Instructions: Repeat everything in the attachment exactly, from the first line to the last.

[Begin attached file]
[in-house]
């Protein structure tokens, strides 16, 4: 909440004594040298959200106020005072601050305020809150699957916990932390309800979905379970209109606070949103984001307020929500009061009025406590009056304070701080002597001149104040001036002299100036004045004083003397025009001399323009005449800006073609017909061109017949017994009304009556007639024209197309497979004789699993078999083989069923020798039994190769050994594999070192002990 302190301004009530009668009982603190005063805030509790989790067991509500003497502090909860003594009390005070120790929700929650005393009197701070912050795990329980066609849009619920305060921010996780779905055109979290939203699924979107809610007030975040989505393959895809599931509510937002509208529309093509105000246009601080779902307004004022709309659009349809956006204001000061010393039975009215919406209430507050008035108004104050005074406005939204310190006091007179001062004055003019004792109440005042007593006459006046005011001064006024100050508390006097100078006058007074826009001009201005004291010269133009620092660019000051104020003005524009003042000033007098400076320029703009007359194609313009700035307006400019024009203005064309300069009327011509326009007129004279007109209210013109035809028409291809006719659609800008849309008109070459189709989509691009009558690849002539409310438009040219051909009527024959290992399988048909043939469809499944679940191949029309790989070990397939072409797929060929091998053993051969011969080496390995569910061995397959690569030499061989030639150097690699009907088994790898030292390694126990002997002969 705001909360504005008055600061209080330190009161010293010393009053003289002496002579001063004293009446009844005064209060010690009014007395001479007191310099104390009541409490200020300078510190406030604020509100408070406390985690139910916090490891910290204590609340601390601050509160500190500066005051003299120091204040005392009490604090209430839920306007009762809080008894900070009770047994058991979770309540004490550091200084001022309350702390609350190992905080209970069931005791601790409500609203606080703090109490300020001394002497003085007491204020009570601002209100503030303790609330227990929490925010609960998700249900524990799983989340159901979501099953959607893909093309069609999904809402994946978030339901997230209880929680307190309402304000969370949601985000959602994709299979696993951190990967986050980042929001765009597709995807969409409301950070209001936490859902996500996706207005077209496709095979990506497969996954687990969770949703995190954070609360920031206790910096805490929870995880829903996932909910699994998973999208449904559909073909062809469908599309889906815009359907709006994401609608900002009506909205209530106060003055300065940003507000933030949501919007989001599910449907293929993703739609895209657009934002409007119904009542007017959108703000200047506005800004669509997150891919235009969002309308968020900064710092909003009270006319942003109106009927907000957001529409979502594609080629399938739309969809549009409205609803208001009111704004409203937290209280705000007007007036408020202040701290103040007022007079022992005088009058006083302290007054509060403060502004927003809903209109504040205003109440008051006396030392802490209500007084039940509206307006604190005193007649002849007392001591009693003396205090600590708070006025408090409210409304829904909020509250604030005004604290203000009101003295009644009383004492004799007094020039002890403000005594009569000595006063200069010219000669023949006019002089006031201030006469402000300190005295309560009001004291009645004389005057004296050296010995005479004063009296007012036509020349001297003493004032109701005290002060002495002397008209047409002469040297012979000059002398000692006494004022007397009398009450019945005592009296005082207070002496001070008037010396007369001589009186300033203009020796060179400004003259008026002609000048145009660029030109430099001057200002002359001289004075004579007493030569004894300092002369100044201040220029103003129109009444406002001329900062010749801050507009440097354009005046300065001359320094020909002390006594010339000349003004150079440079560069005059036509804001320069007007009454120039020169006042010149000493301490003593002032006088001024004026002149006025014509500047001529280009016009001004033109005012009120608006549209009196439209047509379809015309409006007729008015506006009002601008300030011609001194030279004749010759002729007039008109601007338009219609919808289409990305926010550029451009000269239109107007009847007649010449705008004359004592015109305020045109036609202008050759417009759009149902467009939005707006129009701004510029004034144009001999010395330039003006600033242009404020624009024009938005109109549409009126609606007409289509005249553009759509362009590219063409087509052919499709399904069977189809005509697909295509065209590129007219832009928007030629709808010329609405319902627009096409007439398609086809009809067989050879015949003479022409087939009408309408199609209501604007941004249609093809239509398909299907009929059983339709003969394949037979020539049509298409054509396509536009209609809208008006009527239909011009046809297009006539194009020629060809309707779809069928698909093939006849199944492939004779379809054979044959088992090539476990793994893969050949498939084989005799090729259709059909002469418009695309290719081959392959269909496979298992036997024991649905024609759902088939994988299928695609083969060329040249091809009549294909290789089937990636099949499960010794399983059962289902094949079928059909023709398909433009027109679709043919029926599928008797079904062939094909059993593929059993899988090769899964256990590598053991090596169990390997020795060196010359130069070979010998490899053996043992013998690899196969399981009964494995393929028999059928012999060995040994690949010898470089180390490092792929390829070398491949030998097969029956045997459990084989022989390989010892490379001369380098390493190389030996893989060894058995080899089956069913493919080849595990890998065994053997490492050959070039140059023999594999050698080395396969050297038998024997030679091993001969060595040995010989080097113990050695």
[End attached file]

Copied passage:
[in-house]
């Protein structure tokens, strides 16, 4: 909440004594040298959200106020005072601050305020809150699957916990932390309800979905379970209109606070949103984001307020929500009061009025406590009056304070701080002597001149104040001036002299100036004045004083003397025009001399323009005449800006073609017909061109017949017994009304009556007639024209197309497979004789699993078999083989069923020798039994190769050994594999070192002990 302190301004009530009668009982603190005063805030509790989790067991509500003497502090909860003594009390005070120790929700929650005393009197701070912050795990329980066609849009619920305060921010996780779905055109979290939203699924979107809610007030975040989505393959895809599931509510937002509208529309093509105000246009601080779902307004004022709309659009349809956006204001000061010393039975009215919406209430507050008035108004104050005074406005939204310190006091007179001062004055003019004792109440005042007593006459006046005011001064006024100050508390006097100078006058007074826009001009201005004291010269133009620092660019000051104020003005524009003042000033007098400076320029703009007359194609313009700035307006400019024009203005064309300069009327011509326009007129004279007109209210013109035809028409291809006719659609800008849309008109070459189709989509691009009558690849002539409310438009040219051909009527024959290992399988048909043939469809499944679940191949029309790989070990397939072409797929060929091998053993051969011969080496390995569910061995397959690569030499061989030639150097690699009907088994790898030292390694126990002997002969 705001909360504005008055600061209080330190009161010293010393009053003289002496002579001063004293009446009844005064209060010690009014007395001479007191310099104390009541409490200020300078510190406030604020509100408070406390985690139910916090490891910290204590609340601390601050509160500190500066005051003299120091204040005392009490604090209430839920306007009762809080008894900070009770047994058991979770309540004490550091200084001022309350702390609350190992905080209970069931005791601790409500609203606080703090109490300020001394002497003085007491204020009570601002209100503030303790609330227990929490925010609960998700249900524990799983989340159901979501099953959607893909093309069609999904809402994946978030339901997230209880929680307190309402304000969370949601985000959602994709299979696993951190990967986050980042929001765009597709995807969409409301950070209001936490859902996500996706207005077209496709095979990506497969996954687990969770949703995190954070609360920031206790910096805490929870995880829903996932909910699994998973999208449904559909073909062809469908599309889906815009359907709006994401609608900002009506909205209530106060003055300065940003507000933030949501919007989001599910449907293929993703739609895209657009934002409007119904009542007017959108703000200047506005800004669509997150891919235009969002309308968020900064710092909003009270006319942003109106009927907000957001529409979502594609080629399938739309969809549009409205609803208001009111704004409203937290209280705000007007007036408020202040701290103040007022007079022992005088009058006083302290007054509060403060502004927003809903209109504040205003109440008051006396030392802490209500007084039940509206307006604190005193007649002849007392001591009693003396205090600590708070006025408090409210409304829904909020509250604030005004604290203000009101003295009644009383004492004799007094020039002890403000005594009569000595006063200069010219000669023949006019002089006031201030006469402000300190005295309560009001004291009645004389005057004296050296010995005479004063009296007012036509020349001297003493004032109701005290002060002495002397008209047409002469040297012979000059002398000692006494004022007397009398009450019945005592009296005082207070002496001070008037010396007369001589009186300033203009020796060179400004003259008026002609000048145009660029030109430099001057200002002359001289004075004579007493030569004894300092002369100044201040220029103003129109009444406002001329900062010749801050507009440097354009005046300065001359320094020909002390006594010339000349003004150079440079560069005059036509804001320069007007009454120039020169006042010149000493301490003593002032006088001024004026002149006025014509500047001529280009016009001004033109005012009120608006549209009196439209047509379809015309409006007729008015506006009002601008300030011609001194030279004749010759002729007039008109601007338009219609919808289409990305926010550029451009000269239109107007009847007649010449705008004359004592015109305020045109036609202008050759417009759009149902467009939005707006129009701004510029004034144009001999010395330039003006600033242009404020624009024009938005109109549409009126609606007409289509005249553009759509362009590219063409087509052919499709399904069977189809005509697909295509065209590129007219832009928007030629709808010329609405319902627009096409007439398609086809009809067989050879015949003479022409087939009408309408199609209501604007941004249609093809239509398909299907009929059983339709003969394949037979020539049509298409054509396509536009209609809208008006009527239909011009046809297009006539194009020629060809309707779809069928698909093939006849199944492939004779379809054979044959088992090539476990793994893969050949498939084989005799090729259709059909002469418009695309290719081959392959269909496979298992036997024991649905024609759902088939994988299928695609083969060329040249091809009549294909290789089937990636099949499960010794399983059962289902094949079928059909023709398909433009027109679709043919029926599928008797079904062939094909059993593929059993899988090769899964256990590598053991090596169990390997020795060196010359130069070979010998490899053996043992013998690899196969399981009964494995393929028999059928012999060995040994690949010898470089180390490092792929390829070398491949030998097969029956045997459990084989022989390989010892490379001369380098390493190389030996893989060894058995080899089956069913493919080849595990890998065994053997490492050959070039140059023999594999050698080395396969050297038998024997030679091993001969060595040995010989080097113990050695």